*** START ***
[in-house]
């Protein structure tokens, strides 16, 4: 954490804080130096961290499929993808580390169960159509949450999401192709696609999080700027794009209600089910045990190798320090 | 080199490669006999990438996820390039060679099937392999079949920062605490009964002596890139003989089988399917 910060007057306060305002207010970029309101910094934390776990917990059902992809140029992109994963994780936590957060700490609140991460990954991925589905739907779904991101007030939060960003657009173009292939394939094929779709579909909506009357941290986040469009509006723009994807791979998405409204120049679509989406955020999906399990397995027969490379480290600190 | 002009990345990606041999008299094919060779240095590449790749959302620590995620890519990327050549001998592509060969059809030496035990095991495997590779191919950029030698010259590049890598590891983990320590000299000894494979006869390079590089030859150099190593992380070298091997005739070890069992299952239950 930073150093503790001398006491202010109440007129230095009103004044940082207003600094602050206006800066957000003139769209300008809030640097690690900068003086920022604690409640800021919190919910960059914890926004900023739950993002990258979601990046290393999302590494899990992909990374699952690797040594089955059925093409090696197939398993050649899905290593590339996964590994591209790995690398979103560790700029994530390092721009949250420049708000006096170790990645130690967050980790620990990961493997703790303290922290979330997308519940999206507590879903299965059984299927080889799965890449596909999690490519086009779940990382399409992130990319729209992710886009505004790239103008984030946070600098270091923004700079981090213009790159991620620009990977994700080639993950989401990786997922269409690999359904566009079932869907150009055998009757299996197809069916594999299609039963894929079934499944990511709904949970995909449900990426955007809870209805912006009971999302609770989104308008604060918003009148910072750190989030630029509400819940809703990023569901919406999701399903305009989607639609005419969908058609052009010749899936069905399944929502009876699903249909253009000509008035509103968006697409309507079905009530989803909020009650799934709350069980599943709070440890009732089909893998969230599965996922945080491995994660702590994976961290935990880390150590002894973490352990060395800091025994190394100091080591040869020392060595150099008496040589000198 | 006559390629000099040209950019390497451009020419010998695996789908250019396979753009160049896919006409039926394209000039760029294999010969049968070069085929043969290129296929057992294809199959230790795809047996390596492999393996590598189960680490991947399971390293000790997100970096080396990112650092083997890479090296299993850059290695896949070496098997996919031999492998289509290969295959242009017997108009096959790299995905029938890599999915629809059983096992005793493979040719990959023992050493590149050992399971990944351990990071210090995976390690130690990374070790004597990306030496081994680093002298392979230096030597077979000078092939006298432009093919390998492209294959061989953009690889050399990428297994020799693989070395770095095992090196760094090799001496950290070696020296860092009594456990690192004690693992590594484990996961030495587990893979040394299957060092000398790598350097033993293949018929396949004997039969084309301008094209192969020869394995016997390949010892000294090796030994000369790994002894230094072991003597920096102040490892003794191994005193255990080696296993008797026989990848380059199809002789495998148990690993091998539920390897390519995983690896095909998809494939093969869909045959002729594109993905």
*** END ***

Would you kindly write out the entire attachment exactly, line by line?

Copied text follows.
[in-house]
């Protein structure tokens, strides 16, 4: 954490804080130096961290499929993808580390169960159509949450999401192709696609999080700027794009209600089910045990190798320090 | 080199490669006999990438996820390039060679099937392999079949920062605490009964002596890139003989089988399917 910060007057306060305002207010970029309101910094934390776990917990059902992809140029992109994963994780936590957060700490609140991460990954991925589905739907779904991101007030939060960003657009173009292939394939094929779709579909909506009357941290986040469009509006723009994807791979998405409204120049679509989406955020999906399990397995027969490379480290600190 | 002009990345990606041999008299094919060779240095590449790749959302620590995620890519990327050549001998592509060969059809030496035990095991495997590779191919950029030698010259590049890598590891983990320590000299000894494979006869390079590089030859150099190593992380070298091997005739070890069992299952239950 930073150093503790001398006491202010109440007129230095009103004044940082207003600094602050206006800066957000003139769209300008809030640097690690900068003086920022604690409640800021919190919910960059914890926004900023739950993002990258979601990046290393999302590494899990992909990374699952690797040594089955059925093409090696197939398993050649899905290593590339996964590994591209790995690398979103560790700029994530390092721009949250420049708000006096170790990645130690967050980790620990990961493997703790303290922290979330997308519940999206507590879903299965059984299927080889799965890449596909999690490519086009779940990382399409992130990319729209992710886009505004790239103008984030946070600098270091923004700079981090213009790159991620620009990977994700080639993950989401990786997922269409690999359904566009079932869907150009055998009757299996197809069916594999299609039963894929079934499944990511709904949970995909449900990426955007809870209805912006009971999302609770989104308008604060918003009148910072750190989030630029509400819940809703990023569901919406999701399903305009989607639609005419969908058609052009010749899936069905399944929502009876699903249909253009000509008035509103968006697409309507079905009530989803909020009650799934709350069980599943709070440890009732089909893998969230599965996922945080491995994660702590994976961290935990880390150590002894973490352990060395800091025994190394100091080591040869020392060595150099008496040589000198 | 006559390629000099040209950019390497451009020419010998695996789908250019396979753009160049896919006409039926394209000039760029294999010969049968070069085929043969290129296929057992294809199959230790795809047996390596492999393996590598189960680490991947399971390293000790997100970096080396990112650092083997890479090296299993850059290695896949070496098997996919031999492998289509290969295959242009017997108009096959790299995905029938890599999915629809059983096992005793493979040719990959023992050493590149050992399971990944351990990071210090995976390690130690990374070790004597990306030496081994680093002298392979230096030597077979000078092939006298432009093919390998492209294959061989953009690889050399990428297994020799693989070395770095095992090196760094090799001496950290070696020296860092009594456990690192004690693992590594484990996961030495587990893979040394299957060092000398790598350097033993293949018929396949004997039969084309301008094209192969020869394995016997390949010892000294090796030994000369790994002894230094072991003597920096102040490892003794191994005193255990080696296993008797026989990848380059199809002789495998148990690993091998539920390897390519995983690896095909998809494939093969869909045959002729594109993905």